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Instructions for recording and using the Basal Tempurature Graph

Most people believe that there is a chance for conception whenever intercourse takes place. Actually, this is not true. Conception can follow only if intercourse occurs near the time when the egg (ovum) is released by the ovary (ovulation). Obvious fertilization is impossible if there is no ovum to be fertilized. As far as we know, ovulation occurs only once in each menstrual cycle. This means that a woman has only one opportunity for conception during her cycle. The importance of determining the exact time of ovulation is therefore apparent. An individual who wishes to become pregnant may increase her chances of conception enormously by having intercourse at the time of ovulation, or on the contrary, she may decrease the chance of conception by avoiding intercourse at that time.

One simple method of determining the time of ovulation is by means of temperature graphs. Theoretically the normal temperature of a healthy individual is 98.6 degrees. Actually, there are always slight variations from this fgure. It has been found that a woman's temperature is lower during the first part of the menstrual cycle than it is during the last two weeks of the same cycle, and further, that the shift from the lower level of temperature to the higher occurs about the time of ovulation. Therefore, in many cases, it is possible to determine the time of ovulation by keeping a graphic record of each day's temperature. The variation in temperature is slight, only a few tenths of a degree, so it is essential that the temperature be taken with the utmost practical accuracy.
The temperature is to be taken precisely according to your physician's instruction; some doctors wish the temperature taken in the morning, some in the evening, some prefer mouth temperatures, some rectal temperatures. No matter what technique is used the results will be about the same. One of the best plans is as follows:

  1. 1. Take the temperature with a special "metabolic" thermometer for five minutes by the clock immediately after waking in the morning and before arising, eating, drinking, or smoking.
  2. 2. Note the temperature immediately by a dot on the graph. If the temperature so recorded differs markedly from previous readings, and particularly if it is lower than previous readings, the thermometer should be shaken down and re-inserted for an additional five minutes by the clock and the reading verified before it is recorded permanently.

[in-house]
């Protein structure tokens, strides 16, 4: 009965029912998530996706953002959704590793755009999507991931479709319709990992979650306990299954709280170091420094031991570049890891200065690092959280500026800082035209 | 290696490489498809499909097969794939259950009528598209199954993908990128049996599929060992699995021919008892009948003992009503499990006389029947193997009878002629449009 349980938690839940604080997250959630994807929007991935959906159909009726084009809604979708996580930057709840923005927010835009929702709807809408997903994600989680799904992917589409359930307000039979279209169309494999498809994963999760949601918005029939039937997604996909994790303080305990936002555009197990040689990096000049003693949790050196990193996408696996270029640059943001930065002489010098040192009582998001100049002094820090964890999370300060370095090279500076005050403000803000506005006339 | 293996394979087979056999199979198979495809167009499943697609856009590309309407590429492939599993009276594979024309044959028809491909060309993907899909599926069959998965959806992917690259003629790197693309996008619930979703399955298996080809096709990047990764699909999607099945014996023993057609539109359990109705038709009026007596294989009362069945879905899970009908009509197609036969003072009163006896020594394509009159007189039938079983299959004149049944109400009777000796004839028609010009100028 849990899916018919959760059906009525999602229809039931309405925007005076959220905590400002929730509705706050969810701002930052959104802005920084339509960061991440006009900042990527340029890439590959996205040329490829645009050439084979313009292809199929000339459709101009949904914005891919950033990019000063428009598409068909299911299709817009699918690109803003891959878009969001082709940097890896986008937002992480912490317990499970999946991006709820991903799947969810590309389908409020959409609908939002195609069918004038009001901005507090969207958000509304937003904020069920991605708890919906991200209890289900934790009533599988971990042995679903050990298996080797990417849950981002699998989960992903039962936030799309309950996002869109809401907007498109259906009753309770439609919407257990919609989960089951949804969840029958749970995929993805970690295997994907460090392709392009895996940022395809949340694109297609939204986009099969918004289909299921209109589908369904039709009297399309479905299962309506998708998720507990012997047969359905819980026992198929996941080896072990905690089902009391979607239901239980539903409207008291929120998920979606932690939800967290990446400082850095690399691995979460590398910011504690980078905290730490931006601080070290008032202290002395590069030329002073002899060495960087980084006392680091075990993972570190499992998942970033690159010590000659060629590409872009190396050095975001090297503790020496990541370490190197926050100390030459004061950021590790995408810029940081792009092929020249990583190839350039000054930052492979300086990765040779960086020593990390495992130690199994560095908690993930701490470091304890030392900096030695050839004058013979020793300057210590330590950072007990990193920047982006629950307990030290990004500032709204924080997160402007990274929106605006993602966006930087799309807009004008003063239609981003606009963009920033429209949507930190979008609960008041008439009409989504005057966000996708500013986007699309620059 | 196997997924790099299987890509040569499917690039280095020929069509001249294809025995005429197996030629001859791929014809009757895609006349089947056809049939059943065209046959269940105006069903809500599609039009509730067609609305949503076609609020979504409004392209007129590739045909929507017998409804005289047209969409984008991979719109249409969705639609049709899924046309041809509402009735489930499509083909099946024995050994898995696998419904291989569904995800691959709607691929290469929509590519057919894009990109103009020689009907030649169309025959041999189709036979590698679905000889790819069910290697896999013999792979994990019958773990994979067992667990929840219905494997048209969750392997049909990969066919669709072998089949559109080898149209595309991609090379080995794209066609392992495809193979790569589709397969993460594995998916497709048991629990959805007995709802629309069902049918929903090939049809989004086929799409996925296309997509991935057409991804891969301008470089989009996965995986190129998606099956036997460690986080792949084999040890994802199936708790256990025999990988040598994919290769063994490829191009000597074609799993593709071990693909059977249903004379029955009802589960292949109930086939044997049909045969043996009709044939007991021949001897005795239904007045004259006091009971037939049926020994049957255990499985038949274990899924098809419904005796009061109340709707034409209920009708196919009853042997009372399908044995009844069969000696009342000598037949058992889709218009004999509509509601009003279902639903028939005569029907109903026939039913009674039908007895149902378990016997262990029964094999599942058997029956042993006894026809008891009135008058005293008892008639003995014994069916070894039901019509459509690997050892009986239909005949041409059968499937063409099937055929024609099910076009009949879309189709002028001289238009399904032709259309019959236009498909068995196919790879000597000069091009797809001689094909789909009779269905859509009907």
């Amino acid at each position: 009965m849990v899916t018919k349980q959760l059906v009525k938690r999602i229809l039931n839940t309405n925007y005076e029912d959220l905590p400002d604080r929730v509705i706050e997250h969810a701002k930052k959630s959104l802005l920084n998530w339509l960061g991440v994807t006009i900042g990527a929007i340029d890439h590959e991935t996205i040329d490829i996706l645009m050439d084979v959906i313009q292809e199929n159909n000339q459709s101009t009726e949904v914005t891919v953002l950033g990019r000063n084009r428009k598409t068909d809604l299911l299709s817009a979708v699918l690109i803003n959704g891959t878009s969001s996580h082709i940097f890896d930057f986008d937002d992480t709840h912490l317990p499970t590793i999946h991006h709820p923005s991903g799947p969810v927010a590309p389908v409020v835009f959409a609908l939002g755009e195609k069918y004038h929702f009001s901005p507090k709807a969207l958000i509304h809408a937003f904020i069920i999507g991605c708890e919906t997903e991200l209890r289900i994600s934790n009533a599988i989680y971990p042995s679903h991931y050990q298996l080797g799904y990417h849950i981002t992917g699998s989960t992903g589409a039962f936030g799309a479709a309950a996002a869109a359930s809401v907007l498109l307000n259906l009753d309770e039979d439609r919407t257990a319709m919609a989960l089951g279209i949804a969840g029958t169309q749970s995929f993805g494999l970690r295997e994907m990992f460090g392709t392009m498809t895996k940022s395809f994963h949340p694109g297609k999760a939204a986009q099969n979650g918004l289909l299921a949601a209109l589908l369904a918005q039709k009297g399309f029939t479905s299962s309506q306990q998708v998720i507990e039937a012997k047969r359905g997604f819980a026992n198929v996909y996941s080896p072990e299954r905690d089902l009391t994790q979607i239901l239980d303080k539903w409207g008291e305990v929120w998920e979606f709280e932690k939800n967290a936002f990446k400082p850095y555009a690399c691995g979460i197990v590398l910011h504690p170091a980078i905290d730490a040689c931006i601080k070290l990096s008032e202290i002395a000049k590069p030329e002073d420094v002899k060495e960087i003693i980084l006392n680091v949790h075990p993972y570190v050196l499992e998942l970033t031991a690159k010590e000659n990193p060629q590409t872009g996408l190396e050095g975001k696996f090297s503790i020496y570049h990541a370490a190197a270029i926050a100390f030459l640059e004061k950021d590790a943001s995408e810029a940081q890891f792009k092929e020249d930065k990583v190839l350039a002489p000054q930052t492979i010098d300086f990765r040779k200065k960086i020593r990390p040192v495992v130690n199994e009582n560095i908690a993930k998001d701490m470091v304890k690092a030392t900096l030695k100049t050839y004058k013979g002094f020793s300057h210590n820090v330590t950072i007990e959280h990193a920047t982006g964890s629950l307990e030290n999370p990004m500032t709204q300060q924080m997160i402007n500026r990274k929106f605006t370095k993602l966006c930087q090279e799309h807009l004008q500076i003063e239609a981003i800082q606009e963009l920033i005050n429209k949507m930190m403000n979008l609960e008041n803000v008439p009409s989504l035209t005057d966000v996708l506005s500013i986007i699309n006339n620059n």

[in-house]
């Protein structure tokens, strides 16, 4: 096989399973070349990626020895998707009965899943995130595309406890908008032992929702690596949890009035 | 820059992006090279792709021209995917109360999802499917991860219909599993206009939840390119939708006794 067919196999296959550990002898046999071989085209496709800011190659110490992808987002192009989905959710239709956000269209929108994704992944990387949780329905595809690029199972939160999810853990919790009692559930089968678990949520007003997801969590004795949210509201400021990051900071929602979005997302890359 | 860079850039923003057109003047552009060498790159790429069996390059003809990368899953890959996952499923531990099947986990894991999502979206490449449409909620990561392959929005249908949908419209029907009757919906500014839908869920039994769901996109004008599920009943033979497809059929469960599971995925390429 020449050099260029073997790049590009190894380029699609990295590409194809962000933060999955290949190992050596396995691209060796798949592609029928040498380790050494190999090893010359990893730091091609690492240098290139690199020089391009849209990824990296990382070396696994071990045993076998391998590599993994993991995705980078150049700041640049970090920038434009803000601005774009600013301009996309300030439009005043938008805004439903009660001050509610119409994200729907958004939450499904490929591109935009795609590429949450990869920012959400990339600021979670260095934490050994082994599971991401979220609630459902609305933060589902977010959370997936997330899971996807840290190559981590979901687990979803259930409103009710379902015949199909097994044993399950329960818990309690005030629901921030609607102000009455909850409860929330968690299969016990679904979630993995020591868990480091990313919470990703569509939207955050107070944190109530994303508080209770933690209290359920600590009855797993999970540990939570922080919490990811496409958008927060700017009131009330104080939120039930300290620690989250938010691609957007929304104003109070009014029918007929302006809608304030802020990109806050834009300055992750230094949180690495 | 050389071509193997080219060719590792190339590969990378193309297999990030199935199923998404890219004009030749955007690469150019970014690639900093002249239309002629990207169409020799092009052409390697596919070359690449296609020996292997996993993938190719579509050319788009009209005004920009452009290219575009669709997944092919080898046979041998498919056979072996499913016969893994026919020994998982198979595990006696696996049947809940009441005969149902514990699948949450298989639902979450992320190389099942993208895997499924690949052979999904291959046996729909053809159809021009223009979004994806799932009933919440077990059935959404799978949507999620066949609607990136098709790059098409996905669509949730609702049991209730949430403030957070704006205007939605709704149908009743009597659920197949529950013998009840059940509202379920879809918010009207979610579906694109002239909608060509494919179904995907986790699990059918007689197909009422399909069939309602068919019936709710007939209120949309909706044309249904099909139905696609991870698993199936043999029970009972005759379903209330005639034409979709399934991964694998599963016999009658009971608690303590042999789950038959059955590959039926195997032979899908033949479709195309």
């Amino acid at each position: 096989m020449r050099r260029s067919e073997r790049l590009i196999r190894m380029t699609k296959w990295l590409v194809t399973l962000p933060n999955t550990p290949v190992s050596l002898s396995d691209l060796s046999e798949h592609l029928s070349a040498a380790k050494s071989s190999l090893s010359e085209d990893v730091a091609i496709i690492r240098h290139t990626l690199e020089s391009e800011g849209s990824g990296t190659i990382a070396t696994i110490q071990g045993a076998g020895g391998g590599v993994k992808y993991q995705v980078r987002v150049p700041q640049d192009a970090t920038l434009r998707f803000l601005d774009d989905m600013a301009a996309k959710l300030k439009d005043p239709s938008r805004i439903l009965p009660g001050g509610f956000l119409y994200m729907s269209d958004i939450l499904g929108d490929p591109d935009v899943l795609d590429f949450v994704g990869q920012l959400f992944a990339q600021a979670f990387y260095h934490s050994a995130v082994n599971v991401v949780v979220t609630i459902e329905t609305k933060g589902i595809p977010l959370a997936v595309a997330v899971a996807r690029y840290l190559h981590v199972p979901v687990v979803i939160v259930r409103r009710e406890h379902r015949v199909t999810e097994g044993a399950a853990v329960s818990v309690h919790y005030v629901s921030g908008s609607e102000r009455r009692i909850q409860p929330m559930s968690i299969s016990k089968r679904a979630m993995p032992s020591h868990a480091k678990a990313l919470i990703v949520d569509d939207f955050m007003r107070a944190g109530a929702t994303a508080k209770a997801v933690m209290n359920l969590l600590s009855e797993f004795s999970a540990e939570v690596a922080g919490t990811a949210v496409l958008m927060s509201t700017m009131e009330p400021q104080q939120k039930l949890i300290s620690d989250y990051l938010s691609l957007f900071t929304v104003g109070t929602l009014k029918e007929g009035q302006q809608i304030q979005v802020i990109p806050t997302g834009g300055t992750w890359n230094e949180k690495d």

3. 3. If the temperature rises 4 to 6 tenths of a degree above the previous level and if the rise is not due to a sore throat or some other ailment, it is probable that ovulation is taking place. This is particularly likely if the temperature rise occurs about 14 days before the next period Is expected, or if the rise corresponds with a similar rise in the graph of the previous menstrual cycle. In many instances the temperature drops 2 to 4 tenths of a degree the day before it rises.
  4. 4. If the temperature is taken according to directions, and is accurately read, the time of ovulation will be indicated. Intercourse during the 24 hours following the temperature drop, or during the 24 hours following the temperature rise offers the best chance of conception in most cases.
  5. 5. It is necessary to continue recording the temperatures for at least two menstrual cycles before the graph is of much value. With a graph of two cycles at hand to provide the pattern of your own temperature curve it is usually possible to redict when the temperature will shift (ovulation). Sexual abstinence for several days before ovulation allows time for the male to store up matured sperm and probably increases the chance of fertilization. Intercourse more than once in twenty-four hours is unnecessary.
  6. 6. In order to assist your physician in interpreting the graph, it is important to make the following notations:
    1. Encircle the temperature dot on the days when intercourse occurs and write "A.M." or "P.M." as the case may be above the circle.
    2. Some women can recognize ovulation by a twinge of pain low on one side of the abdomen, or by a slight drop of vaginal bleeding. If either of these signs appear, make a note of it on the graph.
    3. Any recognized cause for fever should be noted on the chart, for example a cold, grippe, marked indigestion, or even too many cocktails.
    4. Mark the days of menstruation by an "X." It is not necessary to take the temperature during the flow. Commence a new graph for each cycle, beginning by placing an "X" at the left of the graph sheet on the line marked at the top of the graph " I."

A sample graph is shown below. Note that in the first graph there was no chance for conception because intercourse did not occur at the time of ovulation. During the next cycle the timing was better and pregnancy followed.

(References to the medical literature will be found in the J.A.M.A.. 124: 698-700, March 11, 1944. J. of Ob. & Gyn. Brit. Emp. 62: 241-252, June. 1945, Mod. Clinics of North America, 1425-1434. November. 1945.)